• 1727 Nova Scotiae tabula, published in Buchanan's Rerum Scoticarum Historia 

HERMAN MOLL 1678-1732

  • 1701 Scotland, in A System of Geography

  • 1708 The north part of Great Britain

  • 1714 The north part of Great Britain ca/led Scot/and 

  • 1718 A Pocket Companion of Ye Roads ofye north part of Great Britain ca/led Scot/and 1727 and later editions  

  • 1725 A set of Thirty Six New and Correct Maps of Scot/and 1745 Re-issued 


  •  1705 North Britain or Scot/and


  •  c. 1710 A New Map of North Britain or Scotland 


  • 1715 The North Part of Great Britain called Scotland

  • 1720 A new Map of Scotland or North Britain 1731-76 Re-issued 

A military engineer who served With the Duke of Cumberland at Culloden in 1746. His New and Correct Mercator's Map was criticized by Thomas Jefferys for its inaccuracies but it was generally recognized as a great improvement on all earlier maps of Scotland.

  • 1745 A New and Correct Mercator's Map of North Britain 1746 Re-issued 


  • 1746 A new and accurate map of Scotland or North Britain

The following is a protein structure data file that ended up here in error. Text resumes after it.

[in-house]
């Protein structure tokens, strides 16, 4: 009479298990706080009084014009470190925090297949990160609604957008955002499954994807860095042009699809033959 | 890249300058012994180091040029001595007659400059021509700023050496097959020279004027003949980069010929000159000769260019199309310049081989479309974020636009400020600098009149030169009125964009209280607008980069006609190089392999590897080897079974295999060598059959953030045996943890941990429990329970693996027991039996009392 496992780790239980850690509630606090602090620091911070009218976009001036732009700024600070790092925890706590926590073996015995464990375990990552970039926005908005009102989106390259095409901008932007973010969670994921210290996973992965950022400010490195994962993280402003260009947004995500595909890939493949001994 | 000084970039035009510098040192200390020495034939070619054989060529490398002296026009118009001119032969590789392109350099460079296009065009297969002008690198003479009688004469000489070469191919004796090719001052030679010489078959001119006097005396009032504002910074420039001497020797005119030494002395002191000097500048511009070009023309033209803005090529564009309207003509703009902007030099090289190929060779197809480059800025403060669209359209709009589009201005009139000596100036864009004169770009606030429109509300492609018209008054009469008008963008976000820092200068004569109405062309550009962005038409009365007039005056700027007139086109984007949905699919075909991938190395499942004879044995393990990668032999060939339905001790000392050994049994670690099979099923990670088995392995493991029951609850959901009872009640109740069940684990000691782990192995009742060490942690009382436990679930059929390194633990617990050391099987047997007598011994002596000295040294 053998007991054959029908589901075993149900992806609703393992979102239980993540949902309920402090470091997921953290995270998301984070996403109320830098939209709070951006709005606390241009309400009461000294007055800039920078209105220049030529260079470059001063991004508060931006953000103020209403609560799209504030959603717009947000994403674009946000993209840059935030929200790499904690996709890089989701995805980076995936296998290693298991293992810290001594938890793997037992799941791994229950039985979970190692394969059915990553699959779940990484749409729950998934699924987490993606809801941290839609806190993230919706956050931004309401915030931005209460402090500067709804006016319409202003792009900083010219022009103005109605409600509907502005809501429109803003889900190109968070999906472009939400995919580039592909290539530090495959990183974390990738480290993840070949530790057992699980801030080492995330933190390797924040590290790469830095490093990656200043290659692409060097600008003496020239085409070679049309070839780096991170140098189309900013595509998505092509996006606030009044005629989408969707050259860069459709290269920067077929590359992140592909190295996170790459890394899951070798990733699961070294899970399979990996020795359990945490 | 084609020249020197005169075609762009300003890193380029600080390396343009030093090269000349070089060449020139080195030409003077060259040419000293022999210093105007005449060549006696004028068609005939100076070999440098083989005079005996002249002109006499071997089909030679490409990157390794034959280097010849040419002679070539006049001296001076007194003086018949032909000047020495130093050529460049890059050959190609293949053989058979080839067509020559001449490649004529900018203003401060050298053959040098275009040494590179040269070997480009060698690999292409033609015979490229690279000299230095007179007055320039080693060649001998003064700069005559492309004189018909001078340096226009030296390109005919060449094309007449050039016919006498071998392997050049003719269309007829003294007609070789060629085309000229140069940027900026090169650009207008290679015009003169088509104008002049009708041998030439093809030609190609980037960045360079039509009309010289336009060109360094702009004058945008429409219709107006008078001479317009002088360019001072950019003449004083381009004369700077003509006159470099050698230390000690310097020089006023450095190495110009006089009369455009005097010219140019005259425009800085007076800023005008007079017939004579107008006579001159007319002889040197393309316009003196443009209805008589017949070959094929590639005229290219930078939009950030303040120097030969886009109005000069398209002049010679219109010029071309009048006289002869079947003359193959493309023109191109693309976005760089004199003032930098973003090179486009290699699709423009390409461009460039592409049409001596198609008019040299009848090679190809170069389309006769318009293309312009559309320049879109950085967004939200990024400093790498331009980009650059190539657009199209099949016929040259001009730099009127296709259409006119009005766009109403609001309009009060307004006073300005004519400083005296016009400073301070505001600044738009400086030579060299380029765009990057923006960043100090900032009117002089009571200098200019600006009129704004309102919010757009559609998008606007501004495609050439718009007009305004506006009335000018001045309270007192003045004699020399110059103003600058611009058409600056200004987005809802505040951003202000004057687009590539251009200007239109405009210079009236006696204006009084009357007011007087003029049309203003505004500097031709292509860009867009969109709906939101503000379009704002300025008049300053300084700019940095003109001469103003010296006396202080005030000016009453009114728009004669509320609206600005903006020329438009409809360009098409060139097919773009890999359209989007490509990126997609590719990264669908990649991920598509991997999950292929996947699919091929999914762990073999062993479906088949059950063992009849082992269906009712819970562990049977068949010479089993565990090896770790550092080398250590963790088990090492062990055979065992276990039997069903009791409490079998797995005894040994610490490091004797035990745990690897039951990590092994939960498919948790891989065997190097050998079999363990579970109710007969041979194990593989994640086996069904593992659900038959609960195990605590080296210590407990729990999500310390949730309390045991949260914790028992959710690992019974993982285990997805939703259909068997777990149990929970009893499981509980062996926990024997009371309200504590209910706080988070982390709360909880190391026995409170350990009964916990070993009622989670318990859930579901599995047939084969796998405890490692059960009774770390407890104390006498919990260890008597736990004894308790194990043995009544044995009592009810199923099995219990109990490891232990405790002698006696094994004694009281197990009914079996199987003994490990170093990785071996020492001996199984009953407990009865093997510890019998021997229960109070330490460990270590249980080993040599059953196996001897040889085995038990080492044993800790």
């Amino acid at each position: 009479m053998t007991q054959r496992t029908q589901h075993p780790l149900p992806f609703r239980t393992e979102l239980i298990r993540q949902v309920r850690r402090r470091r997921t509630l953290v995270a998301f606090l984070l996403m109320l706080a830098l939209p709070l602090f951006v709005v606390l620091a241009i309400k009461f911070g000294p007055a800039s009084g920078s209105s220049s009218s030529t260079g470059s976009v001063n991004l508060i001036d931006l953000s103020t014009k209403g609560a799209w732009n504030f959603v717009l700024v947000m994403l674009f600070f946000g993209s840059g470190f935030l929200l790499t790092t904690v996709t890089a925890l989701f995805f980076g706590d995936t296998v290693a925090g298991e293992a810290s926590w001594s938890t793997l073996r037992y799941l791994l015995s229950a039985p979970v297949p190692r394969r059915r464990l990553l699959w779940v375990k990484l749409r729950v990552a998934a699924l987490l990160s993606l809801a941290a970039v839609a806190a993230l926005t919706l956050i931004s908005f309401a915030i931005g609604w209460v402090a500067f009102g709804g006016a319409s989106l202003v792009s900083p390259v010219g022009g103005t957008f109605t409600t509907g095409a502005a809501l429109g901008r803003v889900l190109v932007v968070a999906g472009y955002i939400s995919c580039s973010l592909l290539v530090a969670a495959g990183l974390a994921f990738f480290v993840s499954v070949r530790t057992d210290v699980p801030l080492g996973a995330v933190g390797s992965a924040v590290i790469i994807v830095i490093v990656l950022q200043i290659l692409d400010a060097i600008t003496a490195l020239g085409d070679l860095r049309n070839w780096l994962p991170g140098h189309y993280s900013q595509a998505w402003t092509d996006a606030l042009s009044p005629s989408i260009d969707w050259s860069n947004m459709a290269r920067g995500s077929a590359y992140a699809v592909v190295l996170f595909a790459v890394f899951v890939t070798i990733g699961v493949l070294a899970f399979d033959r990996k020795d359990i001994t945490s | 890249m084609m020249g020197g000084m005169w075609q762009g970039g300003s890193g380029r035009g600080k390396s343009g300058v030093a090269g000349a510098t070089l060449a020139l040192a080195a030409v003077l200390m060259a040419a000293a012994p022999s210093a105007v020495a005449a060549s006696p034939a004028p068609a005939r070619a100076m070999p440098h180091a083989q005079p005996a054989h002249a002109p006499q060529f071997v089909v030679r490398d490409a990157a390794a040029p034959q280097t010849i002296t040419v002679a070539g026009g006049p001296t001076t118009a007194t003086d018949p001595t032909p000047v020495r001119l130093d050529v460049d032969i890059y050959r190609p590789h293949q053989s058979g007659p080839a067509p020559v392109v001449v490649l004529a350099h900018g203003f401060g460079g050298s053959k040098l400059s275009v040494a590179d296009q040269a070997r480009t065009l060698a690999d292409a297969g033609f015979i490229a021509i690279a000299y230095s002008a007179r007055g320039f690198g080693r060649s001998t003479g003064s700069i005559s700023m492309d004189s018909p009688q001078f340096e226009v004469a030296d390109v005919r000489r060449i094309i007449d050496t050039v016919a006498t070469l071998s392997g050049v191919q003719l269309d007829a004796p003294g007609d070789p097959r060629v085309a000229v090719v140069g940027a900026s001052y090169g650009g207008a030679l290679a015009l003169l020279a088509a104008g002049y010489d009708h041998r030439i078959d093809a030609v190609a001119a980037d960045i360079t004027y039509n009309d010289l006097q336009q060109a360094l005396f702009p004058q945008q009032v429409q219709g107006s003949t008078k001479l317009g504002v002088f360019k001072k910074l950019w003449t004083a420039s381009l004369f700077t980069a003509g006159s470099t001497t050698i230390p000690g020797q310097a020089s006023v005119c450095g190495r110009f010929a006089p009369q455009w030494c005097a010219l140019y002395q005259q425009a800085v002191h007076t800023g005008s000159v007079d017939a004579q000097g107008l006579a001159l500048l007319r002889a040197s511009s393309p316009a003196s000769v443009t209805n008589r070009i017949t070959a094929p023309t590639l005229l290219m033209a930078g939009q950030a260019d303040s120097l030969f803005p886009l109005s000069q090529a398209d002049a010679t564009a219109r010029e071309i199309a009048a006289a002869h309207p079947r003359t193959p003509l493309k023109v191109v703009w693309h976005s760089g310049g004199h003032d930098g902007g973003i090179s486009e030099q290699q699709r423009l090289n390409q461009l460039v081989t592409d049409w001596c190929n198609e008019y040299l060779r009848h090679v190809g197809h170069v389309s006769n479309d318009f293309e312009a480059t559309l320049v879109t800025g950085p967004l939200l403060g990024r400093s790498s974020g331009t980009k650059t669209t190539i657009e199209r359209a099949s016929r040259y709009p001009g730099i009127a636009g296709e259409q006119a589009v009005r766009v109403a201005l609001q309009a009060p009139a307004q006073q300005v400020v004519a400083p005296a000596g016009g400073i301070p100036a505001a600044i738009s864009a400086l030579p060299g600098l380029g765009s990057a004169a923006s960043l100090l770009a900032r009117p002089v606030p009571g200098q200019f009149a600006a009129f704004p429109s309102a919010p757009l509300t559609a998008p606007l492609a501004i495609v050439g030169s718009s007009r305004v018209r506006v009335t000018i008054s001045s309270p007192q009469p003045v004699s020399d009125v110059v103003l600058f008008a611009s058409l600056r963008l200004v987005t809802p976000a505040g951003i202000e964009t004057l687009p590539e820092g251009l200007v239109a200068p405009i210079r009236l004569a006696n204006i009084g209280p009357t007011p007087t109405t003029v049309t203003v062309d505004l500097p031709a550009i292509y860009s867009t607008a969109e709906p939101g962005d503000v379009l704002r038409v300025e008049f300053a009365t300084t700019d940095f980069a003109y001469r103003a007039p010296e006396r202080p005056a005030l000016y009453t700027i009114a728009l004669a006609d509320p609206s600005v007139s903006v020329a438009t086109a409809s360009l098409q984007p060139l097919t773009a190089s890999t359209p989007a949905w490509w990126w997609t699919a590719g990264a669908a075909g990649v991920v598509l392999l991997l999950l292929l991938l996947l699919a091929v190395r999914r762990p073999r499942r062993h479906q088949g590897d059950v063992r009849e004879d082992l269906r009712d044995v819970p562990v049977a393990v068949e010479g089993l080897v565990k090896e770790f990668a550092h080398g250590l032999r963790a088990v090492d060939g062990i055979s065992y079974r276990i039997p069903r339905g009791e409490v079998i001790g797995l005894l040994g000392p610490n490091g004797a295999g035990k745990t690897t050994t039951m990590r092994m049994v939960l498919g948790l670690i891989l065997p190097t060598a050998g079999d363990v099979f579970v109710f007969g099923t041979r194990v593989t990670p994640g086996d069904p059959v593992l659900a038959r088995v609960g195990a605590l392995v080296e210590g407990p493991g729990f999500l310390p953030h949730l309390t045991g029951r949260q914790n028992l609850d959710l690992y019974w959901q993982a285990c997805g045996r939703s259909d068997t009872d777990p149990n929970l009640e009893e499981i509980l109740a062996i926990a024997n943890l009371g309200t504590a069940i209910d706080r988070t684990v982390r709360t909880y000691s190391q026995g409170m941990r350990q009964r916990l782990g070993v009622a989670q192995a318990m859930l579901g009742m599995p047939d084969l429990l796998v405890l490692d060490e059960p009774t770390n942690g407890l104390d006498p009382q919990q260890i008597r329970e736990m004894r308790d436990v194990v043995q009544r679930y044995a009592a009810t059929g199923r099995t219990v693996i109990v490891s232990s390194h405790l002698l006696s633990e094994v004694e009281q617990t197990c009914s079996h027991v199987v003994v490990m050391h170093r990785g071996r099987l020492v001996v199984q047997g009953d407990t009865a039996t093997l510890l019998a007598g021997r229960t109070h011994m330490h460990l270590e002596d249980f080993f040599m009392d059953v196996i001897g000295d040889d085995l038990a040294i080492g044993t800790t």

• 1747 A new and accurate map of Scotland 

Apart from the maps listed below, Thomas Kitchin produced a large number of other maps of Scotland for atlases by Wm Faden, Carrington Bowles, and Sayer and Bennett, among others.

  • 1749 Geographia Scotiae (12 mo) Pocket Atlas of 33 maps 1756 Re-issued

  • 1771 Scotland with the roads from the latest surveys

  • 1771 Scotland from the best authorities

Little is known about Dorret except that, although employed as a valet by the 3rd Duke of Argyll, he claimed to be a land surveyor, evidently not without reason for at the Duke's order and expense he prepared a new large-scale map of Scotland which was so great an improvement on earlier maps that it remained the standard for the country for something like forty years.

  • 1750 A general map of Scotland and Islands thereto belonging - in 4 sheets 1751, 1761 Re-issued on a smaller scale 

A notable hydrographer who carried Out the 1st scientific marine survey on a measured baseline in this country. After completing a survey of the Orkneys begun in 1742 as a private venture he was commissioned by the Admiralty to survey the west coast of Britain and all the coasts of Ireland, the results of which were published in 1776. He was succeeded as Admiralty Surveyor by his nephew, also Murdoch MacKenzie (1743-1829).

  • 1750 Orcades, or a Geographic and Hydrographic Survey of the Orkney and Lewis Islands

  • 1776 A Maritime Survey of Ireland and the West Coast of Great Britain

Plate: ABRAHAM ORTELIUS Scotiae Tabula Antwerp 1573. This map, published in the Theatrum Orbis Terraram, was based on Mercator's wall map of the British Isles compiled in 1564 and remained the standard map until 1611, when Speed's new map was issued.